SHOULD SELF-DIRECTED IRAS BE REGULATED LIKE OTHER INVESTMENTS?

The answer, of course, from a lawyer representing hundreds of victims of Ponzi schemes orchestrated through Self-Directed IRAS ("SDIRAS") is a resounding "Yes!"  The current lack of regulation of SDIRAS is clearly NOT working.  Although there are stories of untold wealth being made with SDIRAS, there are also more stories of fraud, theft and Ponzi schemes that are executed exclusively through the use of SDIRAS.  There is something inherently wrong with an investment vehicle that is so wildly popular with fraudsters preying upon innocent investors that the SEC and others need to issue alerts about it.  What about the Ponzi schemers who are targeting the elderly with the promise of guaranteed returns if they will only transfer their entire life savings to a SDIRA which can then be wired to the Ponzi schemers and never seen again?  Why are we permitting these kind of financial elder abuse schemes to continue to occur unabated?

I really do not want to know how many cases of  financial elder abuse are being consummated daily in this country through the use of SDIRAS. The only way to stop this ever-increasing fraud being perpetrated through SDIRAS is to make SDIRAS less attractive as an investment tool to swindle an innocent victim.  It is way too easy right now for creative fraud promoters to perpetuate multi-million dollar frauds with SDIRAS.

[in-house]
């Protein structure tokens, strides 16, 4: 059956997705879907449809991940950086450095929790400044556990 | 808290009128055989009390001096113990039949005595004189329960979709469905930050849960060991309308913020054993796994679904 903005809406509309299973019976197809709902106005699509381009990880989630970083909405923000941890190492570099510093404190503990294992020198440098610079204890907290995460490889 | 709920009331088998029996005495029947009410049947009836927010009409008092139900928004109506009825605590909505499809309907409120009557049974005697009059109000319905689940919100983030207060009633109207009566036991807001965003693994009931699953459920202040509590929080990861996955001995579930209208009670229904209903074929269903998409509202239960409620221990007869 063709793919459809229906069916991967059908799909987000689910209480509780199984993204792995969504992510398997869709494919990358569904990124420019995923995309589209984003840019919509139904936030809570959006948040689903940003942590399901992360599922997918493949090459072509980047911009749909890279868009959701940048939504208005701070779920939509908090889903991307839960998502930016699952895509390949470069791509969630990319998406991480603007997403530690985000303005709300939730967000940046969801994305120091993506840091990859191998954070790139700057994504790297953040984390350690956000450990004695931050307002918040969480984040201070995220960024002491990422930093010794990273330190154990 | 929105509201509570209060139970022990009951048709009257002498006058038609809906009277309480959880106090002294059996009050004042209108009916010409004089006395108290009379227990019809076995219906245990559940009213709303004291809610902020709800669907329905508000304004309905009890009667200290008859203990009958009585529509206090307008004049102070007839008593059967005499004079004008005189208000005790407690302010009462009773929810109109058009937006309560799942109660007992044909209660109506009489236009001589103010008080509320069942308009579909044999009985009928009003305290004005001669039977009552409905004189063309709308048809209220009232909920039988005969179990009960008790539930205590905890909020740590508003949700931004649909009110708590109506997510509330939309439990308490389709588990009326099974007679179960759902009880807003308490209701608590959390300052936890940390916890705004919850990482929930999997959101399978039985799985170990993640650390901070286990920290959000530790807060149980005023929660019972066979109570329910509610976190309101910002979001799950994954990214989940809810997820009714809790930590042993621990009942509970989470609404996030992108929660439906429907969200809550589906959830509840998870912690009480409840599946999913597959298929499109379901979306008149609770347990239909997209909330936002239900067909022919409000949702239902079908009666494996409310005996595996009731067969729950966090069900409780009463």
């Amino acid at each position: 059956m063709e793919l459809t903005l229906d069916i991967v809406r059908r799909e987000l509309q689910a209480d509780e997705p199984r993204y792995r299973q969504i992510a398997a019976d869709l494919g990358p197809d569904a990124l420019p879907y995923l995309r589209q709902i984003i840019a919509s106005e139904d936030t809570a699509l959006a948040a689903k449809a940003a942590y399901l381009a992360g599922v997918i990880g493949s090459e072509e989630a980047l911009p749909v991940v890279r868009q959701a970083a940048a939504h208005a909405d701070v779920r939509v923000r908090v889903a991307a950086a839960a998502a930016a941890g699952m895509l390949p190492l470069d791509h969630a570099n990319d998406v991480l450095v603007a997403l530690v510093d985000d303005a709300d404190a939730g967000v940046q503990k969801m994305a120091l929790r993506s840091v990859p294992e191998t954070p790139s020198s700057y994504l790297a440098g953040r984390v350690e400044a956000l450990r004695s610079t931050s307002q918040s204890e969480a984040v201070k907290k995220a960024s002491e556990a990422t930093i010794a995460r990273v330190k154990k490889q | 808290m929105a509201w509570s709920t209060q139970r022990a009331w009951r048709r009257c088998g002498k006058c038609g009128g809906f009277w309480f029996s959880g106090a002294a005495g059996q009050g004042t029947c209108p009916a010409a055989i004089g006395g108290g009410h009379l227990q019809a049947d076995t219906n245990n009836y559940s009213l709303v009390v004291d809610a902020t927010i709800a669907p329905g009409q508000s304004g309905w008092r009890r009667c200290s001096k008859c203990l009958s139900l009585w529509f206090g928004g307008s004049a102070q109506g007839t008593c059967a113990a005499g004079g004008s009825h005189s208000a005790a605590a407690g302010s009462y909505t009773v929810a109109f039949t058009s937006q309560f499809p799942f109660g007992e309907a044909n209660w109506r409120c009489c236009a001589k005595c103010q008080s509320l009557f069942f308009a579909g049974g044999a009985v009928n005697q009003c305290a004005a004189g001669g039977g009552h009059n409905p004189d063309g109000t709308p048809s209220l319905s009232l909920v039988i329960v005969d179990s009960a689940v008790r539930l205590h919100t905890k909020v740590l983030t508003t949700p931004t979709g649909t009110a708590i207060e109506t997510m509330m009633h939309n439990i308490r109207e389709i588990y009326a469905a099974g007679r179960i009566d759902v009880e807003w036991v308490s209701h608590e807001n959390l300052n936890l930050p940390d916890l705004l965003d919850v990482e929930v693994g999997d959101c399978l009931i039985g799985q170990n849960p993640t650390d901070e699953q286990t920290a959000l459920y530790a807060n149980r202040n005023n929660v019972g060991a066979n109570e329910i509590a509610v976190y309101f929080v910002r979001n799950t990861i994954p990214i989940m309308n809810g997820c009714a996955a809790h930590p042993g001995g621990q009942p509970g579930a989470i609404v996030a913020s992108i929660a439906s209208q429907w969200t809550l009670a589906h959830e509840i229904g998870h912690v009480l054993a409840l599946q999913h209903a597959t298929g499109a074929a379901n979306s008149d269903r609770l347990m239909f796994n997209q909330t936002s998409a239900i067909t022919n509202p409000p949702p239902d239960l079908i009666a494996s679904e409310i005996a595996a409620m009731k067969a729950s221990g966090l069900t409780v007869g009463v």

Here are a few simple suggestions to curb SDIRA fraud:

1. Require the Custodians of SDIRAS to actually verify that the investment" is  being offered by a licensed and registered financial advisor or investment broker (for you lawyers-read that "insured" investment advisors).

2. Require the Custodians of SDIRAS to actually verify "ownership" of title to the investments being held within the SDIRA (which they are supposed to do already) regardless of whether it is stocks, real estate, a business, etc.  Let's have a little scrutiny on what the investor is purchasing. After the transaction is complete, what exactly will be held by the SDIRA?

3. Let's require SDIRA Custodians to actually do something for their money. Let's require Custodians to audit each SDIRA at least semi-annually and provide the SDIRA owner with a written valuation of the holdings in their SDIRA account.  Sunshine is, after all, the best disinfectant!

Just these simple changes would go along way towards curbing fraud through SDIRA investment solicitations.  Would love to hear your suggestions as well.  You may email me at clerman@lermfirm.com.